It was the same story on Sunday. The Springboks had the run of the game, but couldn’t penetrate. Again and again they threw themselves at the Australian defence, only to be denied again and again. The only progress they made was by inches, gradually overtaking Australia to lead with 10 minutes to 9-8 on the back of three penalties. I have to admit, watching it at that stage I wondered how Australia could possibly win. For the last 50 minutes of the fame we’d barely had a sniff at a scoring chance. The ball was at the wrong end, South Africa relentless, our attack flagging, and our players near spent on their feet from their incessant defence. It only takes a moment though.

A clever kick – for once – and then a silly penalty gave James O’Connor a shot at goal, 40 metres out on a 45 degree angle. A challenging kick, and doubly so given the circumstances. O’Connor is only 19, but he it paced it out, lined it up, and kicked it right through the middle. 11-9, and for the remaining 9 minutes the Wallabies managed to hold out the Springboks to record a famous victory and a spot in the semi-final against New Zealand.

That form will see us lose against the All Blacks, but I’m pretty confident we’ll improve quite a lot on that effort. Our offense could hardly have been worse. Quade Cooper, who was dire for most of the match, can only improve – on his day he is a matchwinner. I think we’ll likely go into the match against New Zealand with an improved line-up to, with Berrick Barnes alongside Cooper. My experience of watcjhing sport over the years also tells me that wins like that galvanise a team. The Wallabies know they were lucky, but know also that they made their luck on the back of steely defence. They won ugly, but they won, and nothing instils belief more than that. And, not to be discounted, there’s the history. Australia win the big matches. Just about always.

The All Blacks will be nervous. It’s every New Zealanders fear that once more they’ll come up short in the biggest event in the game. That fear, and the pressure that goes with it, is magnified by playing on home soil. The worst possible nightmare for every Kiwi is that they get knocked out by the team they fear and despise most – the Wallabies. That’s the situation that now faces them, and there will be thousands of Kiwi’s living in terror at the moment.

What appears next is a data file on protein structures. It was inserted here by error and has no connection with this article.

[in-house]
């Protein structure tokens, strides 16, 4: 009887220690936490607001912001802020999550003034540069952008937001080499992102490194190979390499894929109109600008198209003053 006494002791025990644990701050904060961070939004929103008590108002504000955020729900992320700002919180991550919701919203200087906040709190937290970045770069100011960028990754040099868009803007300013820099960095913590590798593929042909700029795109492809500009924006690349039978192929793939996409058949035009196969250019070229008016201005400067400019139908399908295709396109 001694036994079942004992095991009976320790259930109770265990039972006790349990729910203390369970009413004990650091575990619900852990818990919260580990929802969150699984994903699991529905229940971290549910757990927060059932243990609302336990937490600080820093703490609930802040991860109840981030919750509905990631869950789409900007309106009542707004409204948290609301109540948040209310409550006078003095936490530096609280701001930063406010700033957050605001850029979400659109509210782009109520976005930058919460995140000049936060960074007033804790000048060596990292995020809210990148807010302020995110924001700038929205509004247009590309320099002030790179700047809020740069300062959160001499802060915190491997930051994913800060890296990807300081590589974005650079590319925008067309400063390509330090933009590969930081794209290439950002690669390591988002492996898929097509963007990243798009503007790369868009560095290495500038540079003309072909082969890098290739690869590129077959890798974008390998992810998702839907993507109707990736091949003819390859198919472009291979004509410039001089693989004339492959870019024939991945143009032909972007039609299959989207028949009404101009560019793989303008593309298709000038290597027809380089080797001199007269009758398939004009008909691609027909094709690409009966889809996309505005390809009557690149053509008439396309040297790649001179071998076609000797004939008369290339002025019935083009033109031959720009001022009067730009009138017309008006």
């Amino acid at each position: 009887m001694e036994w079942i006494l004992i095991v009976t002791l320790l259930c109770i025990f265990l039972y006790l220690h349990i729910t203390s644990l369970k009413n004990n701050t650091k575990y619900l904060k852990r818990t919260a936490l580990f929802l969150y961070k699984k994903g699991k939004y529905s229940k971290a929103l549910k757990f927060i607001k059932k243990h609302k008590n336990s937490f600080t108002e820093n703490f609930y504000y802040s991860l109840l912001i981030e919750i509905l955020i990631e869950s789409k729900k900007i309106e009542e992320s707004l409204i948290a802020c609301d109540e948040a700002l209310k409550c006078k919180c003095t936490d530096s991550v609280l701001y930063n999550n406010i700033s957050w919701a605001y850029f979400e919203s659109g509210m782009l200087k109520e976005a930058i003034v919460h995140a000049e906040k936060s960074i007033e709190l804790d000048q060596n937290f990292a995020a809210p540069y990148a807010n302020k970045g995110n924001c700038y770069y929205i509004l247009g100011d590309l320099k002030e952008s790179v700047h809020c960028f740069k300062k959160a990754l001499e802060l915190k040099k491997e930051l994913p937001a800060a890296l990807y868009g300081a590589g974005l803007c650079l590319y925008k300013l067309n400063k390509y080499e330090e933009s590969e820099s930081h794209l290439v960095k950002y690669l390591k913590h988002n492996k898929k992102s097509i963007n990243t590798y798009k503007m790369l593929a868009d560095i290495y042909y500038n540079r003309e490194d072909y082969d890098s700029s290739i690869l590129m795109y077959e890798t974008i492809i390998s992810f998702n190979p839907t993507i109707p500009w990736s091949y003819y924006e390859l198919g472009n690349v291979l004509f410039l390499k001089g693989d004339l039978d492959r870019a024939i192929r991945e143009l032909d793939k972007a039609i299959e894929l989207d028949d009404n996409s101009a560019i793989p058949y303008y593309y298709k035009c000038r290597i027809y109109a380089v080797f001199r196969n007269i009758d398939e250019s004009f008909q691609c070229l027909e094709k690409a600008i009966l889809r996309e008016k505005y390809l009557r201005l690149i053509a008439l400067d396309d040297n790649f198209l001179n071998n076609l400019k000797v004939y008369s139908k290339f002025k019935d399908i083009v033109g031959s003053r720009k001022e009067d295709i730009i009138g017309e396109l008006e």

I doubt that will affect the players, but it will have some influence. The All Blacks have their own monkey’s to shed. Indisputably the best team in the history of the sport, they have failed at every world cup since the inaugural event in 1987, which they won. I doubt there has been a world cup when they haven’t gone in as outright favourites, but each time they find a way to lose, and have made but one final appearance since 1987. If Australia are over-achievers, then the All Blacks have been rank under-achievers. It’s a definite burden, and a definite issue. One day they’ll get by their reputation as chokers – hopefully not this time around.

It should be a cracking game. I think New Zealand deserve to go in as favourites, but only marginally. Injuries to important players have come at a bad time, but they play in front of an adoring crowd at the least favourite venue for the Wallabies. I think Australia will win though. There seems great belief around the squad – they’re here to do the business. Though the All Blacks have beaten the Wallabies much more than often, the record in RWC is 2-0 to Australia, and both occasions at semi final stage. Time will tell.

Easy to forget – the winner goes on to play the final against either France or Wales. It’s far from over, and while the ultimate champion will likely be the winner of Sunday’s clash, nothing is certain.